Hindsight is 2020: Corporate Campaign Cash and What We Can Do About It

Posted on July 28, 2021

By Stella Ramos

No matter our background, we deserve to participate in our democracy and vote in a way we can trust, with transparency and understanding about who we’re voting for. Despite this, corporate interests continue to wedge their way between voters and representatives, pouring billions of dollars into our local, state, and national elections and keeping us in the dark about where that money is coming from and how it’s being used. 

The 2020 election saw more corporate financing than any other election in U.S. history, but that money wasn’t reserved for just the presidential race — millions showed up in both California and local Bay Area races. This kind of money unfairly shapes our elections, distracting and misleading voters and skewing election outcomes to protect corporate interests, instead of the needs of our communities. 

Proposition 22 in California passed after Uber, Lyft, DoorDash, and Instacart bankrolled the campaign, which raised more than $189 million, compared to the $15 million No on 22 campaign. The combined $204 million spending total for the Proposition 22 race was the most ever spent on a California measure in history. Prop 22 reclassified workers at gig companies as contractors, without access to employee rights such as minimum wage, unemployment benefits, health insurance and collective bargaining. The proposition, and deeply inflated and unfair campaign, exploited workers and put more money and power back into the hands of wealthy corporations.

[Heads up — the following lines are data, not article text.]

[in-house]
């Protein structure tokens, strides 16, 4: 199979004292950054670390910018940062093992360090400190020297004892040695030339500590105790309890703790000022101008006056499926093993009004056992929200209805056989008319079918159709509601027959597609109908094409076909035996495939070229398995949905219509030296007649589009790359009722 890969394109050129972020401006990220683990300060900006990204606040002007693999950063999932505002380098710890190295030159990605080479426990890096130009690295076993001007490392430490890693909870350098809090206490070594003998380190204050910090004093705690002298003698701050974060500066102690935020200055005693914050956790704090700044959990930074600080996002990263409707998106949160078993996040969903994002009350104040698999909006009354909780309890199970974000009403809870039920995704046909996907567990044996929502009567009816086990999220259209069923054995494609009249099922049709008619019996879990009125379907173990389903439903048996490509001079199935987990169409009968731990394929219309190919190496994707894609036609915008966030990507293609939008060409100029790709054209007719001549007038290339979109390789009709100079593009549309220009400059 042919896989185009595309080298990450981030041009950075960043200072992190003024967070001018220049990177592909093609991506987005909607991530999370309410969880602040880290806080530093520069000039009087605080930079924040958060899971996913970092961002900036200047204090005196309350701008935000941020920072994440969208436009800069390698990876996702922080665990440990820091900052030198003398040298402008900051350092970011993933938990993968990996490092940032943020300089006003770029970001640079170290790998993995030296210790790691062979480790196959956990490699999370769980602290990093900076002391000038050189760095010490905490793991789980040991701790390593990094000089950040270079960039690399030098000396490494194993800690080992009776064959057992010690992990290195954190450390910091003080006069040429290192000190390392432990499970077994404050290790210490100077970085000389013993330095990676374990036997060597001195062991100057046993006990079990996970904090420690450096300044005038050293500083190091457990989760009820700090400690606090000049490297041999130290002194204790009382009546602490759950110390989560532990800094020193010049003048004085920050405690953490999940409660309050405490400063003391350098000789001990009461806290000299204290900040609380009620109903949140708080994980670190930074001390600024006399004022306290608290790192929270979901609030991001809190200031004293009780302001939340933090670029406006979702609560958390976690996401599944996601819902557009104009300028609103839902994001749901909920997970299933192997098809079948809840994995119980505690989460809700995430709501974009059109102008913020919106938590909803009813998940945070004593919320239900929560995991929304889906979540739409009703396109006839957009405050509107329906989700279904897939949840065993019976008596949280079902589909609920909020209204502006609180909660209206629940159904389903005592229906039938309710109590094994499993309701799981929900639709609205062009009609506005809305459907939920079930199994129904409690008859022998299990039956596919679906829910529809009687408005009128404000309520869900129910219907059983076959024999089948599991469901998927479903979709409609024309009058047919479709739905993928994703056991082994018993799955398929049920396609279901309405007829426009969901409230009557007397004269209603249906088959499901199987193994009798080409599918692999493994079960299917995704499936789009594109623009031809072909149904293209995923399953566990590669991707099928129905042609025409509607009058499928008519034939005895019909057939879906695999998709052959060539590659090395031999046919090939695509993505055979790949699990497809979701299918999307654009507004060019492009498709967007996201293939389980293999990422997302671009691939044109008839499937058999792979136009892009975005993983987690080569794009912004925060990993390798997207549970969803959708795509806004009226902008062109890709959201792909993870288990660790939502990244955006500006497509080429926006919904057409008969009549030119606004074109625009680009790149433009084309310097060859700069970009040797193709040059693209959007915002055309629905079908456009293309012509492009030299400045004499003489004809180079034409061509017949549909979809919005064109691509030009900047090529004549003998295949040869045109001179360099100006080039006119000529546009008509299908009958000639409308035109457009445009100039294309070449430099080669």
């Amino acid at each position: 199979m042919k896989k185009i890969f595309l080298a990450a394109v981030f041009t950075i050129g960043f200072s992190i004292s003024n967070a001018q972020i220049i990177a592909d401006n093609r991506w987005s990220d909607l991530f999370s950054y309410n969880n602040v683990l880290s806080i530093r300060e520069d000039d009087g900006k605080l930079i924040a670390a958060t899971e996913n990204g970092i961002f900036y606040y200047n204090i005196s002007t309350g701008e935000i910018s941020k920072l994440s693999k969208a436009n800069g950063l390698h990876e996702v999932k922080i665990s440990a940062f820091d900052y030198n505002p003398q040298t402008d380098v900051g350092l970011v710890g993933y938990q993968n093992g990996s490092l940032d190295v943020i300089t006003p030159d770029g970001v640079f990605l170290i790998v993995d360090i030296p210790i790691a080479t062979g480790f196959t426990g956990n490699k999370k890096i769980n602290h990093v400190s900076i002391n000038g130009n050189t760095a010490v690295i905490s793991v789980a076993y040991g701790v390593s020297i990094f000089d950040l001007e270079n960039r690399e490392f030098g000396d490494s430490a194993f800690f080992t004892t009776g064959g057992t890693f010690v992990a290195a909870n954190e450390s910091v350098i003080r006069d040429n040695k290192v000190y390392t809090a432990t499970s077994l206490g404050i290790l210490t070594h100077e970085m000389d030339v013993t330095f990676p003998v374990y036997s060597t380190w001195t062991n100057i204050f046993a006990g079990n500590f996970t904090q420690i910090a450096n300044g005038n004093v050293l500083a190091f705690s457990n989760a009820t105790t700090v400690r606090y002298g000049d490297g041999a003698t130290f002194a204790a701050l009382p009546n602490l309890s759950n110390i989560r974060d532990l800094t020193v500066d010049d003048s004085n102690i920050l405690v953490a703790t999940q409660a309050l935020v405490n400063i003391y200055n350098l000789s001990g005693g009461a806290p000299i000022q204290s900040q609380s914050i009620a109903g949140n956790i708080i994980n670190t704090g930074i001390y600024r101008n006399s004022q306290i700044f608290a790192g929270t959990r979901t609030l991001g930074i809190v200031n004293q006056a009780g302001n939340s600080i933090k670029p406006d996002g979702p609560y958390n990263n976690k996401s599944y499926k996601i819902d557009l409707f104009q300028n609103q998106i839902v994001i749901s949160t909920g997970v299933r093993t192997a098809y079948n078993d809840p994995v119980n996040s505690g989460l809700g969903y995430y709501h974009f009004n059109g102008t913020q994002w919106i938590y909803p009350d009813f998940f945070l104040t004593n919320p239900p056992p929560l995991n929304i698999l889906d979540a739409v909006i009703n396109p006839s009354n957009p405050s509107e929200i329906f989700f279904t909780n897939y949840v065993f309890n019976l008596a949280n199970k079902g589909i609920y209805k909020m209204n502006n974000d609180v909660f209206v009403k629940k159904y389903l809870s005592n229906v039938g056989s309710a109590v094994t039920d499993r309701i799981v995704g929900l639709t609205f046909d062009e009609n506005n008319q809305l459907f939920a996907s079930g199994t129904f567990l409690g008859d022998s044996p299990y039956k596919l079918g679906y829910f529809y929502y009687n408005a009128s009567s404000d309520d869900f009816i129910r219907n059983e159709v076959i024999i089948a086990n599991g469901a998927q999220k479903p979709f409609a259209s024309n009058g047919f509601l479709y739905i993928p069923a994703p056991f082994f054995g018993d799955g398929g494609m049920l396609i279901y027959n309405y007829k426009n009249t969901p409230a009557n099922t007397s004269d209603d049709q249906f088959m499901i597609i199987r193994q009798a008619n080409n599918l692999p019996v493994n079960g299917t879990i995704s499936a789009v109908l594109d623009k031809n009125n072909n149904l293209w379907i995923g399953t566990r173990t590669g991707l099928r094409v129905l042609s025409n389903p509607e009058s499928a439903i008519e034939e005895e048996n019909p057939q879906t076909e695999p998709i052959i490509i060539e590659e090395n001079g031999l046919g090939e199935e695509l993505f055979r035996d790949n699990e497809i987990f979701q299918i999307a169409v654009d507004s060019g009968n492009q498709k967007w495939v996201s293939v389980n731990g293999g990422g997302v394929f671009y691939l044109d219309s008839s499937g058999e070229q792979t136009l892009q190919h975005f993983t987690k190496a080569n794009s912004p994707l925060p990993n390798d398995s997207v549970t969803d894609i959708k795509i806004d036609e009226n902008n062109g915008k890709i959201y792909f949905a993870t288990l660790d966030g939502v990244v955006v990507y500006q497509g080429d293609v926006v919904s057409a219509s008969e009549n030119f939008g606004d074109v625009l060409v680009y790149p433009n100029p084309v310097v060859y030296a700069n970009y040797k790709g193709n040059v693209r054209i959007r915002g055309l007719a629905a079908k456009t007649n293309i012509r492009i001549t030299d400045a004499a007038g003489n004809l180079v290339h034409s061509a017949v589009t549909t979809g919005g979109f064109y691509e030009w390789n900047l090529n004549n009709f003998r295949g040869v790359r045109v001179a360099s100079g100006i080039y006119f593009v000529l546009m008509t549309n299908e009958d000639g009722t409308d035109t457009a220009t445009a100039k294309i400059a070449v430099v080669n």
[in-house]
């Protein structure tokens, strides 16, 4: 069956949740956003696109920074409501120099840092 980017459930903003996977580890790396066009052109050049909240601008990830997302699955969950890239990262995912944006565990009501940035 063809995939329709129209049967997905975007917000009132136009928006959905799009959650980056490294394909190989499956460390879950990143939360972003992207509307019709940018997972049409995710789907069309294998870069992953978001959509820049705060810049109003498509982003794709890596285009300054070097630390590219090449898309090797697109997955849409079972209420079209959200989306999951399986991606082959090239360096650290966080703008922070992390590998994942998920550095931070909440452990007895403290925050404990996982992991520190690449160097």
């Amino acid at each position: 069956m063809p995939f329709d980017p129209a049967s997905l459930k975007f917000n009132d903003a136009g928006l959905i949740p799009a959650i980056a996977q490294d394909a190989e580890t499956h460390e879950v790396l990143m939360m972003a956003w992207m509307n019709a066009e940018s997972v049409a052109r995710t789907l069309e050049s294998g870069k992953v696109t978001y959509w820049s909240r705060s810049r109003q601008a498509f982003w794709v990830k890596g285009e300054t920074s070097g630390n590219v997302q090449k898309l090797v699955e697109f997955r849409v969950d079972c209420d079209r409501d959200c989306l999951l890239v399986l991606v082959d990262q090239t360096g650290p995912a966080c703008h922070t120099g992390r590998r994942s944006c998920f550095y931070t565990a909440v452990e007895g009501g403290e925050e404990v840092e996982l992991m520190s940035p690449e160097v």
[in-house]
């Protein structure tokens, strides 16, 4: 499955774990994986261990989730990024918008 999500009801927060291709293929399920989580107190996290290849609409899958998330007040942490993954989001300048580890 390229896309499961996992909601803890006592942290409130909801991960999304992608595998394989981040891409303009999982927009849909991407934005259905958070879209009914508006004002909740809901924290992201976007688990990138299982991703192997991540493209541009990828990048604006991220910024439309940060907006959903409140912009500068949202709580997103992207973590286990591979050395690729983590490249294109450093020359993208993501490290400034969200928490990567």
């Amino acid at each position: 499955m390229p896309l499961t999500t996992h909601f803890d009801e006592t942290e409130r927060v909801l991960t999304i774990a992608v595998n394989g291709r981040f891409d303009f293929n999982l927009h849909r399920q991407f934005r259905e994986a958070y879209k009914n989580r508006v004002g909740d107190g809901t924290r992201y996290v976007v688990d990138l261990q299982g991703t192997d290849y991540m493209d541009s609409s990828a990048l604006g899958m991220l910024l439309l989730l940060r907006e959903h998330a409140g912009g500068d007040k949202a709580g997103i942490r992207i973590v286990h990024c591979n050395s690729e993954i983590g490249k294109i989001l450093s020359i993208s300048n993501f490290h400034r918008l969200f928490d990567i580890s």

Our work to build political power with working-class communities and communities of color in the Bay Area doesn’t stop with doorknocking and reaching out directly to voters. We also need to look at money in politics.

Lyft’s exorbitant spending on campaigns didn’t end at the state level. The corporation jeopardized our communities’ best interests in Oakland by spending $100,000 to unseat Oakland Councilmember Rebecca Kaplan. Lyft’s donation to a local PAC accounted for 90% of the total funds raised by the committee. Councilmember Kaplan has sought to place a tax on Uber and Lyft rides since 2017. She is also an outspoken organizer for workers’ rights. Kaplan opposed Prop 22 and has a strong record on housing and tenants’ rights — all reasons Lyft sought to unseat her. Despite Lyft’s attempts to buy her opponent a seat, and thanks to the organizing and community support that helped to defend her, Kaplan won in the 2020 election. 

In the South Bay, San Jose City Council races had shocking amounts of campaign money come in. Progressive disruptors David Cohen and Jake Tonkel had a combined $1.8 million against them, including from the Silicon Valley Organization and California Apartment Association. The San Jose Police Officers Association also spent over $200,000 on anti-Tonkel ads alleging that he “hates cops.” The ads against Tonkel grew racially charged, and after a slate of ads were rightfully critiqued for being racist and violent, the SVO PAC funding the ads was dismantled.